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Greenpeace Aotearoa Seeks To Hear From Pacific Peoples On Deep Sea Mining

As the movement against deep sea mining continues to grow, Greenpeace Aotearoa is asking people of the Pacific to share their views on the industry with a new online survey translated into nine Pacific languages.

Results from the survey will inform the Greenpeace campaign to halt deep sea mining - an emerging extractive industry that threatens the health of the ocean and the way of life of those who depend on it.

"The movement to halt deep sea mining is strong and it is growing", says Greenpeace Aotearoa seabed mining campaigner James Hita.

"It started with opposition from civil society and a group of Pacific countries - people who will face the brunt of environmental impacts from deep sea mining - and is now rapidly expanding to include a number of nations.

"For decades, indigenous peoples have been excluded from decision making processes which impact the Pacific way of life, and now face the threat of this new neocolonial extractive industry on their horizon.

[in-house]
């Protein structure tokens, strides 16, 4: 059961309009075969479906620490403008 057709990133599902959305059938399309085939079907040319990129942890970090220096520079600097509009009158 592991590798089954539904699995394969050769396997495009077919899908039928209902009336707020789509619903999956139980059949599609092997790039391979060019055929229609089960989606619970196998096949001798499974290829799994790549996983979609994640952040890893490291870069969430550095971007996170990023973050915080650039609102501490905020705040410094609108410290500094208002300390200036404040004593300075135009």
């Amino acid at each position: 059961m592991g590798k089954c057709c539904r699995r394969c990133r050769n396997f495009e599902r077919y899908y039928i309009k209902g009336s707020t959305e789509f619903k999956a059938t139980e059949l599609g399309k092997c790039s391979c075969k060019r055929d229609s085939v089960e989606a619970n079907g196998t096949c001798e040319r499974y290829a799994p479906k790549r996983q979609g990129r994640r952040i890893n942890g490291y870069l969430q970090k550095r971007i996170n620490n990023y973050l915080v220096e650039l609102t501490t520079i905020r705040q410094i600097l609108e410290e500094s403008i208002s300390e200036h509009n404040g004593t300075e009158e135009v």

"We welcome this chance to hear from Tagata o’le moana and to listen to their views on deep sea mining and how it could affect their lives and communities."

The survey comes as Canadian miner The Metals Company is winding up weeks of test mining in the Clarion Clipperton zone between Mexico and Hawaii where they planned to pull up 3,600 tonnes of polymetallic nodules from deep.

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It also comes as the latest round of negotiations come to a close at the International Seabed Authority - the body tasked with regulating deep sea mining in international waters. To date member states have yet to agree on what those regulations will be.

Countries that currently support a moratorium, or pause on deep sea mining, include Palau, Samoa, Fiji and The Federated States of Micronesia who have led the way in calling for a moratorium. New Zealand and Germany have also recently backed a pause on the industry, while French President Emmanuel Macron this week announced at COP27 that he supports an outright ban.

Without measures in place to prevent it, commercial scale deep sea mining could begin as early as mid 2023.

The survey can be found at:

Greenpeace will initially use social media channels to promote the survey in Tuvalu, Tonga, Tokelau, Samoa, Rotuma, Niue, Fiji, Kiribati, the Cooks Islands and Aotearoa.

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